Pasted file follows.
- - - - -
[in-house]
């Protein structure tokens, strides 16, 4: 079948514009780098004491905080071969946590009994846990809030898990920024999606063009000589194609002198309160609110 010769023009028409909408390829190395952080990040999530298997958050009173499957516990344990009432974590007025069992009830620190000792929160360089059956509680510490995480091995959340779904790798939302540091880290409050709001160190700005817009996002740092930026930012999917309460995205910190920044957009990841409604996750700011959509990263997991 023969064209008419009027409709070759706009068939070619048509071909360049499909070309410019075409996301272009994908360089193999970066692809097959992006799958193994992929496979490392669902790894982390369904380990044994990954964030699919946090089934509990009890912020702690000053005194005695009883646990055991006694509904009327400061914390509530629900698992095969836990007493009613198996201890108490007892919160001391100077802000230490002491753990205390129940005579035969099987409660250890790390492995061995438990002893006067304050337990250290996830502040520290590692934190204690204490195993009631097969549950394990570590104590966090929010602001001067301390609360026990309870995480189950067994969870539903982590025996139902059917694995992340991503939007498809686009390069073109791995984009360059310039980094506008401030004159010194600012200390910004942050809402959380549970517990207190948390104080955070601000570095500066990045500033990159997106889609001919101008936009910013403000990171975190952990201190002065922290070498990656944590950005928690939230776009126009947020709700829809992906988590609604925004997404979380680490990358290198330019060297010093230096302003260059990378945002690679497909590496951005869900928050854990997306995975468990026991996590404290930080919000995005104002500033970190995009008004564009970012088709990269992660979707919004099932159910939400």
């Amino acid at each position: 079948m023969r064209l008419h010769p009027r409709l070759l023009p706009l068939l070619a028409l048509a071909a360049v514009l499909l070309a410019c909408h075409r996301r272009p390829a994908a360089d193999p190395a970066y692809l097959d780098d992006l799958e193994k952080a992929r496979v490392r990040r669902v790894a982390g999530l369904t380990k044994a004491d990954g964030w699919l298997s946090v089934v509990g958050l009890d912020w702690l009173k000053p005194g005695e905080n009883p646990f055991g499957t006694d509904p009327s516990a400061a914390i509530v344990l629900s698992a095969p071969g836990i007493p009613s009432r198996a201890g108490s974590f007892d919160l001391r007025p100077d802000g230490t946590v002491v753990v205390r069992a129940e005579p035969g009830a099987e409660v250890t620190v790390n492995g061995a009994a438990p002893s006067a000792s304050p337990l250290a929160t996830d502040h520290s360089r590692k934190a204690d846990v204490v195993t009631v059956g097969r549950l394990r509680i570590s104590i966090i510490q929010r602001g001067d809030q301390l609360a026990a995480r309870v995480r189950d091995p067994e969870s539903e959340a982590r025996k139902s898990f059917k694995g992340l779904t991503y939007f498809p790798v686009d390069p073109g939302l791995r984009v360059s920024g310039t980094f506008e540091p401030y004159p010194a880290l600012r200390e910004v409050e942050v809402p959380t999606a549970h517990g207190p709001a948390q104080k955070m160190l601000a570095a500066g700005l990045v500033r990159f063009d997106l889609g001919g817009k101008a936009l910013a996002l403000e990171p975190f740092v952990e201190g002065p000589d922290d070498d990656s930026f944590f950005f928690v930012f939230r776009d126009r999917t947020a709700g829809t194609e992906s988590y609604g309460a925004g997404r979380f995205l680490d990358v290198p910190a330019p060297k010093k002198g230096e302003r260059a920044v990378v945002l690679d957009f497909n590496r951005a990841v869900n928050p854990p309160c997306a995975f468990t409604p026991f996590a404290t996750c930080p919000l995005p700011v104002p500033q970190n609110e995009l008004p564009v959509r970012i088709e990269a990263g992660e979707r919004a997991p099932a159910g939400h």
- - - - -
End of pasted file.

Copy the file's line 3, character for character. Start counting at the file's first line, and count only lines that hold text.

């Amino acid at each position: 079948m023969r064209l008419h010769p009027r409709l070759l023009p706009l068939l070619a028409l048509a071909a360049v514009l499909l070309a410019c909408h075409r996301r272009p390829a994908a360089d193999p190395a970066y692809l097959d780098d992006l799958e193994k952080a992929r496979v490392r990040r669902v790894a982390g999530l369904t380990k044994a004491d990954g964030w699919l298997s946090v089934v509990g958050l009890d912020w702690l009173k000053p005194g005695e905080n009883p646990f055991g499957t006694d509904p009327s516990a400061a914390i509530v344990l629900s698992a095969p071969g836990i007493p009613s009432r198996a201890g108490s974590f007892d919160l001391r007025p100077d802000g230490t946590v002491v753990v205390r069992a129940e005579p035969g009830a099987e409660v250890t620190v790390n492995g061995a009994a438990p002893s006067a000792s304050p337990l250290a929160t996830d502040h520290s360089r590692k934190a204690d846990v204490v195993t009631v059956g097969r549950l394990r509680i570590s104590i966090i510490q929010r602001g001067d809030q301390l609360a026990a995480r309870v995480r189950d091995p067994e969870s539903e959340a982590r025996k139902s898990f059917k694995g992340l779904t991503y939007f498809p790798v686009d390069p073109g939302l791995r984009v360059s920024g310039t980094f506008e540091p401030y004159p010194a880290l600012r200390e910004v409050e942050v809402p959380t999606a549970h517990g207190p709001a948390q104080k955070m160190l601000a570095a500066g700005l990045v500033r990159f063009d997106l889609g001919g817009k101008a936009l910013a996002l403000e990171p975190f740092v952990e201190g002065p000589d922290d070498d990656s930026f944590f950005f928690v930012f939230r776009d126009r999917t947020a709700g829809t194609e992906s988590y609604g309460a925004g997404r979380f995205l680490d990358v290198p910190a330019p060297k010093k002198g230096e302003r260059a920044v990378v945002l690679d957009f497909n590496r951005a990841v869900n928050p854990p309160c997306a995975f468990t409604p026991f996590a404290t996750c930080p919000l995005p700011v104002p500033q970190n609110e995009l008004p564009v959509r970012i088709e990269a990263g992660e979707r919004a997991p099932a159910g939400h």